Simple Steps for Maintaining Air Quality in Your Home

Posted in Living by Kenady Swan 

 

Most of us tend to think of air pollution as something that occurs outdoors where car exhaust and factory fumes proliferate, but there’s such a thing as indoor air pollution, too.  Since the 1950s, the number of synthetic chemicals used in products for the home has increased drastically, while at the same time, homes have become much tighter and better insulated. As a result, the EPA estimates that indoor pollutants today are anywhere from five to 70 times higher than pollutants in outside air.

Luckily, there are many ways to reduce indoor air pollution. We all know that buying organic and natural home materials and cleaning supplies can improve the air quality in our homes, but there are several other measures you can take as well.

 

How pollutants get into our homes

Potentially toxic ingredients are found in many materials throughout the home, and they leach out into the air as Volatile Organic Compounds or VOCs. If you open a can of paint, you can probably smell those VOCs. The “new car smell” is another example of this. The smell seems to dissipate after a while, but VOCs can actually “off-gas” for a long time, even after a noticeable smell is gone.

We all know to use paint and glue in a well-ventilated room, but there are many other materials that don’t come with that warning. For instance, there are chemicals, such as formaldehyde, in the resin used to make most cabinets and plywood particle board. It’s also in wall paneling and closet shelves, and in certain wood finishes used on cabinets and furniture. The problems aren’t just with wood, either. Fabrics—everything from draperies to upholstery, bedding, and carpets—are a potent source of VOCs.

The good news about VOCs is that they do dissipate with time. For that reason, the highest levels of VOCs are usually found in new homes or remodels. If you are concerned about VOCs, there are several products you can buy that are either low- or no-VOC. You can also have your home professionally tested.

 

How to reduce VOCs in your home

Make smart choices in building materials. 

  • For floors, use tile or solid wood—hardwood, bamboo, or cork – instead of composites.
  • Instead of using pressed particle board or indoor plywood, choose solid wood or outdoor-quality plywood that uses a less toxic form of formaldehyde.
  • Choose low-VOC or VOC-free paints and finishes.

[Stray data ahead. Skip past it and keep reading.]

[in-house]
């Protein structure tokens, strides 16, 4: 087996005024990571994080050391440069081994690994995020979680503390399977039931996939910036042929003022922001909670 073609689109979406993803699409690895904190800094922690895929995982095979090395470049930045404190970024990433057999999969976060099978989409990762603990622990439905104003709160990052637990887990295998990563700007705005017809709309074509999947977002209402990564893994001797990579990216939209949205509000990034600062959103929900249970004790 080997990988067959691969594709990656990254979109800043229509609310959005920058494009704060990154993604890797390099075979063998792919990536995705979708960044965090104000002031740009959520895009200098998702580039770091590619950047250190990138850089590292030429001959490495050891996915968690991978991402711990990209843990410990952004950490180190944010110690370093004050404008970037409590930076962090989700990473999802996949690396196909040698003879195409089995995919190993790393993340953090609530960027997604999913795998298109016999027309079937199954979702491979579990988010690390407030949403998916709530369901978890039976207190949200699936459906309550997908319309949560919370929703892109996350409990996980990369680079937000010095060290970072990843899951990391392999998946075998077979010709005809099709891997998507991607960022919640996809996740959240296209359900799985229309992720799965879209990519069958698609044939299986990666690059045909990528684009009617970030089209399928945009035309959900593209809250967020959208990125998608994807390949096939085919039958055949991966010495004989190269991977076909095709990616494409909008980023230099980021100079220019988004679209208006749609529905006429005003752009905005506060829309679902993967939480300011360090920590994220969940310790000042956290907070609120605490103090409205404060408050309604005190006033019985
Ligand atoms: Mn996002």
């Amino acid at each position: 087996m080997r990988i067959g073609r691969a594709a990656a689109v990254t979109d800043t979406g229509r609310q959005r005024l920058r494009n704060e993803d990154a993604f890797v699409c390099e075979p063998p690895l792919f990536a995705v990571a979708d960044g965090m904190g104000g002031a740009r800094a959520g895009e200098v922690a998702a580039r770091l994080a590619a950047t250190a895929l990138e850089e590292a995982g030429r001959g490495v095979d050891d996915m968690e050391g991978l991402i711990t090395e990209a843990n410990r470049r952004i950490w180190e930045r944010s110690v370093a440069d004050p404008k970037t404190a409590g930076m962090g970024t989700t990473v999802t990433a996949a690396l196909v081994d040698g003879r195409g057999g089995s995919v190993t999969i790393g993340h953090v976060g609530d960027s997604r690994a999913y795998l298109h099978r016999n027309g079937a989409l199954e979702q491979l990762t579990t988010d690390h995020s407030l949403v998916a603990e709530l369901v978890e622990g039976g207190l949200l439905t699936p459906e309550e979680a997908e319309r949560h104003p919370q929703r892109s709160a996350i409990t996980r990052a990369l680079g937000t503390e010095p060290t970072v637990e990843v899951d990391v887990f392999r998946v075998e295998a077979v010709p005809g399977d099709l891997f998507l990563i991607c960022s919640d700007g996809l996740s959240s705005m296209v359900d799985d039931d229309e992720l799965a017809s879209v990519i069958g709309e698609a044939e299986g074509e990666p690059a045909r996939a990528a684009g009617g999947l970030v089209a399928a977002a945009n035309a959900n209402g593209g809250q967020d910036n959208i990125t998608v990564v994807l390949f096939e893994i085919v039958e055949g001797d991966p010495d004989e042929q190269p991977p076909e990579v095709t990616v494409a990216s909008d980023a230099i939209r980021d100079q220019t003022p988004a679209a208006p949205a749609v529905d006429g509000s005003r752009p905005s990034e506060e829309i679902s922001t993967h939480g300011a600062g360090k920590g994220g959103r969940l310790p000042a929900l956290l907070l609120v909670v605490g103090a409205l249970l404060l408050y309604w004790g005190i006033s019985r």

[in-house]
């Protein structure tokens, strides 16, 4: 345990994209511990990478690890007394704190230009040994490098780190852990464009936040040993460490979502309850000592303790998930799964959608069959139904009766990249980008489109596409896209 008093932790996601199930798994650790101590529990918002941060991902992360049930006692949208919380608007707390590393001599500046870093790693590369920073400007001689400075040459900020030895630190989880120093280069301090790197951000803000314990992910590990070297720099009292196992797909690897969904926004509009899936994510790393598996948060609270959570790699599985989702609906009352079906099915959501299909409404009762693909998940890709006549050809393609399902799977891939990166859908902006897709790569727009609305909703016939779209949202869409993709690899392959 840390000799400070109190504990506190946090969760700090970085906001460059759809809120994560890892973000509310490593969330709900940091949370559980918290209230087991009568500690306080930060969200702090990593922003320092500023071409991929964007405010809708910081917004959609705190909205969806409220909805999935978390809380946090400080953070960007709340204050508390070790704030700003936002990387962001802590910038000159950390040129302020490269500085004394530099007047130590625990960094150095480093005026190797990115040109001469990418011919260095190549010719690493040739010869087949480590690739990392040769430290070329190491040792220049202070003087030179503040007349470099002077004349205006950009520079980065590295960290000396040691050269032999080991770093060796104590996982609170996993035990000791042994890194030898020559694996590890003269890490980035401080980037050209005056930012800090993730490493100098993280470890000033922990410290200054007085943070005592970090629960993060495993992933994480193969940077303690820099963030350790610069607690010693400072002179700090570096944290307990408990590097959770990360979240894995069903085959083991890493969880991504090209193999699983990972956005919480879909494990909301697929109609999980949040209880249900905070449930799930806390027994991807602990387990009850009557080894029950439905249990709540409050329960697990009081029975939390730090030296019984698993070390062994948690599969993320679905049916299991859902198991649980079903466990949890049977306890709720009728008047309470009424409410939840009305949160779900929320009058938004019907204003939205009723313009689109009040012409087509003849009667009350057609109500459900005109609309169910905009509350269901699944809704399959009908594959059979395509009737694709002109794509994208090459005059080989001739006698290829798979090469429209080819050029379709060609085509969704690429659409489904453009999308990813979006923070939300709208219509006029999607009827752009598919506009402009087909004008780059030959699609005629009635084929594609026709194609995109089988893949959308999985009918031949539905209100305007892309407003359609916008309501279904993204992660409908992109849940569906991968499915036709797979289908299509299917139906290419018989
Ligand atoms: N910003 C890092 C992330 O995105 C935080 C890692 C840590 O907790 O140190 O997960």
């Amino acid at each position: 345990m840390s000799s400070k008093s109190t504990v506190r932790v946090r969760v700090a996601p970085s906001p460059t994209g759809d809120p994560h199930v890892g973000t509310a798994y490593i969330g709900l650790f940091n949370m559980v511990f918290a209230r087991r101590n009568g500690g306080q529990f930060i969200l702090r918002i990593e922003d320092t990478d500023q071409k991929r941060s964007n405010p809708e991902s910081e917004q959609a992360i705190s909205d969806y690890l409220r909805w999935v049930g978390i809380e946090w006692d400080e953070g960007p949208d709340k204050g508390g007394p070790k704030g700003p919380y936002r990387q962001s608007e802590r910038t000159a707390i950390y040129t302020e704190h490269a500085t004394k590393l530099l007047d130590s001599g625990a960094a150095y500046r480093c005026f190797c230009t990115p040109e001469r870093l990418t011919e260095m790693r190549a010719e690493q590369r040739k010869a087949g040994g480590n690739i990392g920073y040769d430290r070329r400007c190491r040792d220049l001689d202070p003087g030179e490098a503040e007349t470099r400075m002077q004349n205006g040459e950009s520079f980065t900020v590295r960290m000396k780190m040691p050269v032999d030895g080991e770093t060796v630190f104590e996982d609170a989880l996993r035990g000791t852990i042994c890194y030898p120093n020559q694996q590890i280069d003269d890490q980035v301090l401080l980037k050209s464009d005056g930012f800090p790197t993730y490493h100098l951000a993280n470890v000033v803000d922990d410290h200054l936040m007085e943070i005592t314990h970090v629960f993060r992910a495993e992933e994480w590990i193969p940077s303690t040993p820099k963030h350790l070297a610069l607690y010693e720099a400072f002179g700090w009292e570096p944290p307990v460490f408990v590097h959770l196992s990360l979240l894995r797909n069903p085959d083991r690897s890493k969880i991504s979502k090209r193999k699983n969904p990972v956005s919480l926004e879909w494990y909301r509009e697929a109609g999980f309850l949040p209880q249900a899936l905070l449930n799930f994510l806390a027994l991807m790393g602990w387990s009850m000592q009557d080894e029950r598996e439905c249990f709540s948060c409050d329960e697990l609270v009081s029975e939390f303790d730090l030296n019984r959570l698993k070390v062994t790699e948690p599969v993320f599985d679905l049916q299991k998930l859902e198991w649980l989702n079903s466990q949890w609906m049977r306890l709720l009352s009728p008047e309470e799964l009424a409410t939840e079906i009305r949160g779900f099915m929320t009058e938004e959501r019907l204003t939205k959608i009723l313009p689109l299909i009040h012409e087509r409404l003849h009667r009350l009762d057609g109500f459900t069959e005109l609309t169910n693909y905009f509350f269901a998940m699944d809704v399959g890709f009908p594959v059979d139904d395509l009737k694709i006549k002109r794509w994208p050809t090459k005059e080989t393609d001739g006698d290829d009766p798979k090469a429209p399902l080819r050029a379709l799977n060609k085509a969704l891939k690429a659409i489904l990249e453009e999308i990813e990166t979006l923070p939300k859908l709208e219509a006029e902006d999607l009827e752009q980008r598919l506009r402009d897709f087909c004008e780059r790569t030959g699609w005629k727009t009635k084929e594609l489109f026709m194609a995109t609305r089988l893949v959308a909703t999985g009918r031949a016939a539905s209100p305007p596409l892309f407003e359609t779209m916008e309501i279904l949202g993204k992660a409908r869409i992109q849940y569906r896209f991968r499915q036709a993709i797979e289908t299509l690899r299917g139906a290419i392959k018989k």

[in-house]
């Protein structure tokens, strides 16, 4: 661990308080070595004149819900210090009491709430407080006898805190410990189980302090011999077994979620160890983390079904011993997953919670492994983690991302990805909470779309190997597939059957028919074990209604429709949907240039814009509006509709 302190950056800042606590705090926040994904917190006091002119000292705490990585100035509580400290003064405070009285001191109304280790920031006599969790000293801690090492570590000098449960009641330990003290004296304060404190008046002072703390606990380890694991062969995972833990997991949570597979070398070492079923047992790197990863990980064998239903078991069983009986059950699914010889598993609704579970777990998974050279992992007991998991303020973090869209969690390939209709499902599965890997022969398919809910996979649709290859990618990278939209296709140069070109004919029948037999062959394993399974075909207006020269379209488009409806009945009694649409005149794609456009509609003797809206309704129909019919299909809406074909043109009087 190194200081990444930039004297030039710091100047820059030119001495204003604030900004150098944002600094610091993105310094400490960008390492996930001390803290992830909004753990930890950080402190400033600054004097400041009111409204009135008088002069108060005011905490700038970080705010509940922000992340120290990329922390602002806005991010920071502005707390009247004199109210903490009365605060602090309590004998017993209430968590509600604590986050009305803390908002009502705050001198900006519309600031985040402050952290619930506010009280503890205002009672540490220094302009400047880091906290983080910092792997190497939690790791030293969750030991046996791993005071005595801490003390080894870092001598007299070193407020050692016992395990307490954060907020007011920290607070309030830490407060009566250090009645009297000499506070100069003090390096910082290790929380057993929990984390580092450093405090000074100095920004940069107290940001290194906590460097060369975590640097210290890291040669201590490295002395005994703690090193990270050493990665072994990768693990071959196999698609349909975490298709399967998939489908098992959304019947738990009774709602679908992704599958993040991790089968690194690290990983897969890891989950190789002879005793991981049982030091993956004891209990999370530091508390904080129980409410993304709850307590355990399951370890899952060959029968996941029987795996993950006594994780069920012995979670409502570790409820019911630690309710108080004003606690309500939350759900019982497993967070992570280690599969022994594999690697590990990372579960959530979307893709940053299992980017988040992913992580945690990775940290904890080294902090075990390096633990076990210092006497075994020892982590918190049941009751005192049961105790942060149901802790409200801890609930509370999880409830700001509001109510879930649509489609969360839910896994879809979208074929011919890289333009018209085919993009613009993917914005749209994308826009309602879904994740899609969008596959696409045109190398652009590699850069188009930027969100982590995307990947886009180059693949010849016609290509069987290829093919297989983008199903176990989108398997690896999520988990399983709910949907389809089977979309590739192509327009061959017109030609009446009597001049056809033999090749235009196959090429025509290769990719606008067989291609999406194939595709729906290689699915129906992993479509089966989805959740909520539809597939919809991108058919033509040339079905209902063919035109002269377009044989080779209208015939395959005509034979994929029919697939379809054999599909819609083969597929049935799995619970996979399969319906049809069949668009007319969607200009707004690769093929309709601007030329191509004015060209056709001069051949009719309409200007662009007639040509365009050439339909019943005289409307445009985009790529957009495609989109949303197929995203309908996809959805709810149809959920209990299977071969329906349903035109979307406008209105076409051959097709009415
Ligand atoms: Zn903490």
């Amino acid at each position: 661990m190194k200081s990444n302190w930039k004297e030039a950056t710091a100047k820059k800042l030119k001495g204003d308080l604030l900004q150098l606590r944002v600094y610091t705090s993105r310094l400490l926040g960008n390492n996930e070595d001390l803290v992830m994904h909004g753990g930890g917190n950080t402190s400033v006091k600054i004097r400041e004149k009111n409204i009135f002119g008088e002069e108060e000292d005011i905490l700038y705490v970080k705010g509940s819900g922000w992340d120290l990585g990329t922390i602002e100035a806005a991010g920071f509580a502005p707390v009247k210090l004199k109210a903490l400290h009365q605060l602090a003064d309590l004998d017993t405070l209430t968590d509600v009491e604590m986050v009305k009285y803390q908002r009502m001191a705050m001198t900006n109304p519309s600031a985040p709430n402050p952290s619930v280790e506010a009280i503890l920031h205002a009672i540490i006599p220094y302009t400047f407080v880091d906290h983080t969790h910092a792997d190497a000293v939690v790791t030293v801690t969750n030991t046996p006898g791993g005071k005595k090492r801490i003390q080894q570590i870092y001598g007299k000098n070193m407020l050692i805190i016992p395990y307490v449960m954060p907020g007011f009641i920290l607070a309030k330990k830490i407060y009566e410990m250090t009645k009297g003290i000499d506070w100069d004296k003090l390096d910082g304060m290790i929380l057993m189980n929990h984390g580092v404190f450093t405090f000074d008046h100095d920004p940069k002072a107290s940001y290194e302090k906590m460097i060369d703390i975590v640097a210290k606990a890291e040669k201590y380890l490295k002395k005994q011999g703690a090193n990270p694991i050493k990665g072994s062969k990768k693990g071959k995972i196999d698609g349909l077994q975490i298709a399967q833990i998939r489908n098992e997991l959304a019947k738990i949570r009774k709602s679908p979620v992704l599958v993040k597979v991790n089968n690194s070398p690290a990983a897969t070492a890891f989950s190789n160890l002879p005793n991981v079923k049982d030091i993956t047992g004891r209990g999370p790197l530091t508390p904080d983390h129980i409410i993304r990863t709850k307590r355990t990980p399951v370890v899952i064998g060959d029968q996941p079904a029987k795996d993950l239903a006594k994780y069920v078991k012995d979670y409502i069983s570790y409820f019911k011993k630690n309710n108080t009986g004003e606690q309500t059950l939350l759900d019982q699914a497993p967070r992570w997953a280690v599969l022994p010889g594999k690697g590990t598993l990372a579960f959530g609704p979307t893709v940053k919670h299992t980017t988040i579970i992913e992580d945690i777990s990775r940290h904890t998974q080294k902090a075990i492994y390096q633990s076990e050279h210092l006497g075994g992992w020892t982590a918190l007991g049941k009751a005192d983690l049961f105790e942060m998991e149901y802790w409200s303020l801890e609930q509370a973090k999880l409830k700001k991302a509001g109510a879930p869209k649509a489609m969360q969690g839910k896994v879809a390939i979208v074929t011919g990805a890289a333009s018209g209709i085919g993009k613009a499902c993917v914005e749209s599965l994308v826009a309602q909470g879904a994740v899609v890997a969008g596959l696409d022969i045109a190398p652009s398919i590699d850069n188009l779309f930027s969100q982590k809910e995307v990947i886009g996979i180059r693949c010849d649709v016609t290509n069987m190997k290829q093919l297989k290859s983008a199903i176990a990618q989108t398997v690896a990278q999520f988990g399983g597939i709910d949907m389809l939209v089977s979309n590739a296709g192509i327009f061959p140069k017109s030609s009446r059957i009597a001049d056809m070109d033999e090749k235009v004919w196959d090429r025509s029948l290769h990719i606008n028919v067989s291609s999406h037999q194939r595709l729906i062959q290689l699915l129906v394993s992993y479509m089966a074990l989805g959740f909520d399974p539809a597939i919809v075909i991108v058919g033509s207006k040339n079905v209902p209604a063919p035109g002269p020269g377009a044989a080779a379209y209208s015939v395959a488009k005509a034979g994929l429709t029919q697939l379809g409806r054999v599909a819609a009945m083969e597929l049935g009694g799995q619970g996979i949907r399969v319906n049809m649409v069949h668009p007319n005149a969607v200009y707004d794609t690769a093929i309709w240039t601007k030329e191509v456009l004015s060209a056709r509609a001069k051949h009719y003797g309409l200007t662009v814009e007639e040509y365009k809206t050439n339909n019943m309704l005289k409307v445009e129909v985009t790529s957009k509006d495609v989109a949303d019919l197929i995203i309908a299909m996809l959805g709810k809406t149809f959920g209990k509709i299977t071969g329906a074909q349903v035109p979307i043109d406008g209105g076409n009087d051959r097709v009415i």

Purify the air that’s there. 

  • Make sure your rooms have adequate ventilation, and air out newly renovated or refurnished areas for at least a week, if possible.
  • Clean ductwork and furnace filters regularly.
  • Install air cleaners if needed.
  • Use only environmentally responsible cleaning chemicals.
  • Plants can help clean the air: good nonpoisonous options include bamboo palm, lady palm, parlor palm, and moth orchids.
  • Air out freshly dry-cleaned clothes or choose a “green” cleaner.

Fight the carpet demons.

  • Choose “Green Label” carpeting or a natural fiber such as wool or sisal.
  • Use nails instead of glue to secure carpet.
  • Install carpet LAST after completing painting projects, wall coverings, and other high-VOC processes.
  • Air out newly carpeted areas before using.
  • Use a HEPA vacuum or a central vac system that vents outdoors.

Prevent Mold. 

  • Clean up water leaks fast.
  • Use dehumidifiers, if necessary, to keep humidity below 60 percent.
  • Don’t carpet rooms that stay damp.
  • Insulate pipes, crawl spaces, and windows to eliminate condensation.
  • Kill mold before it gets a grip with one-half cup of bleach per gallon of water.

 

We hope this information is helpful. If you would like to learn more about VOCs and indoor air quality, please visit http://www.epa.gov/iaq/.

Posted on April 22, 2019 at 1:30 am
Fort Collins | Category: Blog, Colorado Housing | Tagged , , , , ,

Colorado Real Estate Market Update

 

The following analysis of the Metro Denver & Northern Colorado real estate market (which now includes Clear Creek, Gilpin, and Park Counties) is provided by Windermere Real Estate Chief Economist Matthew Gardner. We hope that this information may assist you with making better-informed real estate decisions. For further information about the housing market in your area, please don’t hesitate to contact your Windermere agent.

 

ECONOMIC OVERVIEW

The Colorado economy continues to grow, adding 69,100 new non-agricultural jobs over the past 12 months, which represents a solid growth rate of 2.6%. That said, we are continuing to see a modest slowdown in employment gains, but that is to be expected at this stage of the business cycle. My latest forecast suggests that Colorado will add a total of 65,000 new jobs in 2019, representing a growth rate of 2.3%.